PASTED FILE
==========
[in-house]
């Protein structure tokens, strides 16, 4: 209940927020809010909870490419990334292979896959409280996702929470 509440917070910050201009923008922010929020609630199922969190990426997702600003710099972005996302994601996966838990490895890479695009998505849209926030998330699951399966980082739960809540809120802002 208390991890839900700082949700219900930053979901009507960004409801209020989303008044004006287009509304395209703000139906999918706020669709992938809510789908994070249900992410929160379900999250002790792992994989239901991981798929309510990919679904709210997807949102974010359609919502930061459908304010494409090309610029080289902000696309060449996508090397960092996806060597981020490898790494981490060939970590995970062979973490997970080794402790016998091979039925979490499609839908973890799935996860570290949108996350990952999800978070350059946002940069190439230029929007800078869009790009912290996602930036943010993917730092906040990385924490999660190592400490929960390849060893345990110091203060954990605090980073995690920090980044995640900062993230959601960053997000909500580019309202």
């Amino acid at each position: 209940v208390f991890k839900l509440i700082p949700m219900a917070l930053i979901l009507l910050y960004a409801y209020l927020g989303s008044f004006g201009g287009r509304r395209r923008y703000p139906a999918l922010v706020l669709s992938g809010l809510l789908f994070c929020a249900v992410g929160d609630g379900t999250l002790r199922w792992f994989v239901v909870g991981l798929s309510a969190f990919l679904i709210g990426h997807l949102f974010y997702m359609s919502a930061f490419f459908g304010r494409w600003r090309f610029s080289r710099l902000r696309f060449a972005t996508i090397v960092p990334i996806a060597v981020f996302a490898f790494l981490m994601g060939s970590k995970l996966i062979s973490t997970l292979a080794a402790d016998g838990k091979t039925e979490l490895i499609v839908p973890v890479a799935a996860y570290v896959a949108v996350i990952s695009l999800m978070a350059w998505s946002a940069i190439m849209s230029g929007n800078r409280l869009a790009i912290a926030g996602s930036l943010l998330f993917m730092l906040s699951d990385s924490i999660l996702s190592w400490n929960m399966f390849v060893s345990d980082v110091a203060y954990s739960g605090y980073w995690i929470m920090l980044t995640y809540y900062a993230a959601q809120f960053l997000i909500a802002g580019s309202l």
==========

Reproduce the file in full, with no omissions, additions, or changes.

[in-house]
């Protein structure tokens, strides 16, 4: 209940927020809010909870490419990334292979896959409280996702929470 509440917070910050201009923008922010929020609630199922969190990426997702600003710099972005996302994601996966838990490895890479695009998505849209926030998330699951399966980082739960809540809120802002 208390991890839900700082949700219900930053979901009507960004409801209020989303008044004006287009509304395209703000139906999918706020669709992938809510789908994070249900992410929160379900999250002790792992994989239901991981798929309510990919679904709210997807949102974010359609919502930061459908304010494409090309610029080289902000696309060449996508090397960092996806060597981020490898790494981490060939970590995970062979973490997970080794402790016998091979039925979490499609839908973890799935996860570290949108996350990952999800978070350059946002940069190439230029929007800078869009790009912290996602930036943010993917730092906040990385924490999660190592400490929960390849060893345990110091203060954990605090980073995690920090980044995640900062993230959601960053997000909500580019309202």
């Amino acid at each position: 209940v208390f991890k839900l509440i700082p949700m219900a917070l930053i979901l009507l910050y960004a409801y209020l927020g989303s008044f004006g201009g287009r509304r395209r923008y703000p139906a999918l922010v706020l669709s992938g809010l809510l789908f994070c929020a249900v992410g929160d609630g379900t999250l002790r199922w792992f994989v239901v909870g991981l798929s309510a969190f990919l679904i709210g990426h997807l949102f974010y997702m359609s919502a930061f490419f459908g304010r494409w600003r090309f610029s080289r710099l902000r696309f060449a972005t996508i090397v960092p990334i996806a060597v981020f996302a490898f790494l981490m994601g060939s970590k995970l996966i062979s973490t997970l292979a080794a402790d016998g838990k091979t039925e979490l490895i499609v839908p973890v890479a799935a996860y570290v896959a949108v996350i990952s695009l999800m978070a350059w998505s946002a940069i190439m849209s230029g929007n800078r409280l869009a790009i912290a926030g996602s930036l943010l998330f993917m730092l906040s699951d990385s924490i999660l996702s190592w400490n929960m399966f390849v060893s345990d980082v110091a203060y954990s739960g605090y980073w995690i929470m920090l980044t995640y809540y900062a993230a959601q809120f960053l997000i909500a802002g580019s309202l």